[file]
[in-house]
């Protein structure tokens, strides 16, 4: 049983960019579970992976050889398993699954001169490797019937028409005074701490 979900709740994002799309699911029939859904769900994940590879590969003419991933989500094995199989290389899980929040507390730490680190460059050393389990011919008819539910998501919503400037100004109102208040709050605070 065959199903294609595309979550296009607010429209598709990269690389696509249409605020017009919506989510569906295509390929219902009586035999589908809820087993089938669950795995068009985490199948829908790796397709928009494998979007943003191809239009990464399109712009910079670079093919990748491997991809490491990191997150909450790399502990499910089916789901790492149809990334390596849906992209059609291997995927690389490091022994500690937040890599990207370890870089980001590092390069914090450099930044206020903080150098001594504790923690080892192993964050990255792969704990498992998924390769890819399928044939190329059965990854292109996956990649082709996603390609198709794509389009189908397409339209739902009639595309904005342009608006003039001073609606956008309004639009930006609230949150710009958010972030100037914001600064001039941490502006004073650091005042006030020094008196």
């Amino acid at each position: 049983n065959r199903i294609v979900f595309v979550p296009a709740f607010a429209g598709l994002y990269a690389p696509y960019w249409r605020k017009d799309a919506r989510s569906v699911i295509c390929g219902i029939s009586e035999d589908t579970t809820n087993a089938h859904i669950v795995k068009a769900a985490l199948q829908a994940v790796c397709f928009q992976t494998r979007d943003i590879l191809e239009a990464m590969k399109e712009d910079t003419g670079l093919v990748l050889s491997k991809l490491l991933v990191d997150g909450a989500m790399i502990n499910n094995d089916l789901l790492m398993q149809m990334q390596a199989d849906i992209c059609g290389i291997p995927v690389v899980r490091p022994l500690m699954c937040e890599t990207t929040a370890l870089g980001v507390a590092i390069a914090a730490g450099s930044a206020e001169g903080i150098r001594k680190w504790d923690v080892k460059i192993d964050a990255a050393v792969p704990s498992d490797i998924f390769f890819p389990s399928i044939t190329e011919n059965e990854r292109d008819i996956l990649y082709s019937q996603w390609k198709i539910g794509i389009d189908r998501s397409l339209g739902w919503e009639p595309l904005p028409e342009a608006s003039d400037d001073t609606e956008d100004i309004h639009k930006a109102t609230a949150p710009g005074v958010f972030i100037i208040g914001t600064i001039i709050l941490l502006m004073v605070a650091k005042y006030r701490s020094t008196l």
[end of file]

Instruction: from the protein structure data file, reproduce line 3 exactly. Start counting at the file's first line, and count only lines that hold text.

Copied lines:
């Amino acid at each position: 049983n065959r199903i294609v979900f595309v979550p296009a709740f607010a429209g598709l994002y990269a690389p696509y960019w249409r605020k017009d799309a919506r989510s569906v699911i295509c390929g219902i029939s009586e035999d589908t579970t809820n087993a089938h859904i669950v795995k068009a769900a985490l199948q829908a994940v790796c397709f928009q992976t494998r979007d943003i590879l191809e239009a990464m590969k399109e712009d910079t003419g670079l093919v990748l050889s491997k991809l490491l991933v990191d997150g909450a989500m790399i502990n499910n094995d089916l789901l790492m398993q149809m990334q390596a199989d849906i992209c059609g290389i291997p995927v690389v899980r490091p022994l500690m699954c937040e890599t990207t929040a370890l870089g980001v507390a590092i390069a914090a730490g450099s930044a206020e001169g903080i150098r001594k680190w504790d923690v080892k460059i192993d964050a990255a050393v792969p704990s498992d490797i998924f390769f890819p389990s399928i044939t190329e011919n059965e990854r292109d008819i996956l990649y082709s019937q996603w390609k198709i539910g794509i389009d189908r998501s397409l339209g739902w919503e009639p595309l904005p028409e342009a608006s003039d400037d001073t609606e956008d100004i309004h639009k930006a109102t609230a949150p710009g005074v958010f972030i100037i208040g914001t600064i001039i709050l941490l502006m004073v605070a650091k005042y006030r701490s020094t008196l």